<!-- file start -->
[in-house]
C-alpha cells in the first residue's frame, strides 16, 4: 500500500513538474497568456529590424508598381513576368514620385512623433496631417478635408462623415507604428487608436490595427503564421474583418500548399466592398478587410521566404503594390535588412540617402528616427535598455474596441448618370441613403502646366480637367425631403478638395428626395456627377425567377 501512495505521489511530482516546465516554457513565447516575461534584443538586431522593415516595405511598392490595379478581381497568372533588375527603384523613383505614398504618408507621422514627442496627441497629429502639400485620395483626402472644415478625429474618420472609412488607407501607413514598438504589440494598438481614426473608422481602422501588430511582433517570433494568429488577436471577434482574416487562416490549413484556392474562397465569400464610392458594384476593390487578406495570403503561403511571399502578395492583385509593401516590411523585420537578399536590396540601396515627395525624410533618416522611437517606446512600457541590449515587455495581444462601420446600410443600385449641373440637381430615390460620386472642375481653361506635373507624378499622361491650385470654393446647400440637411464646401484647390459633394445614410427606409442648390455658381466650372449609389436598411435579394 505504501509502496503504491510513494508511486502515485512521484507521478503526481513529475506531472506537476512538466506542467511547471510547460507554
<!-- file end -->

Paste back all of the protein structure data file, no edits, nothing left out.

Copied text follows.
[in-house]
C-alpha cells in the first residue's frame, strides 16, 4: 500500500513538474497568456529590424508598381513576368514620385512623433496631417478635408462623415507604428487608436490595427503564421474583418500548399466592398478587410521566404503594390535588412540617402528616427535598455474596441448618370441613403502646366480637367425631403478638395428626395456627377425567377 501512495505521489511530482516546465516554457513565447516575461534584443538586431522593415516595405511598392490595379478581381497568372533588375527603384523613383505614398504618408507621422514627442496627441497629429502639400485620395483626402472644415478625429474618420472609412488607407501607413514598438504589440494598438481614426473608422481602422501588430511582433517570433494568429488577436471577434482574416487562416490549413484556392474562397465569400464610392458594384476593390487578406495570403503561403511571399502578395492583385509593401516590411523585420537578399536590396540601396515627395525624410533618416522611437517606446512600457541590449515587455495581444462601420446600410443600385449641373440637381430615390460620386472642375481653361506635373507624378499622361491650385470654393446647400440637411464646401484647390459633394445614410427606409442648390455658381466650372449609389436598411435579394 505504501509502496503504491510513494508511486502515485512521484507521478503526481513529475506531472506537476512538466506542467511547471510547460507554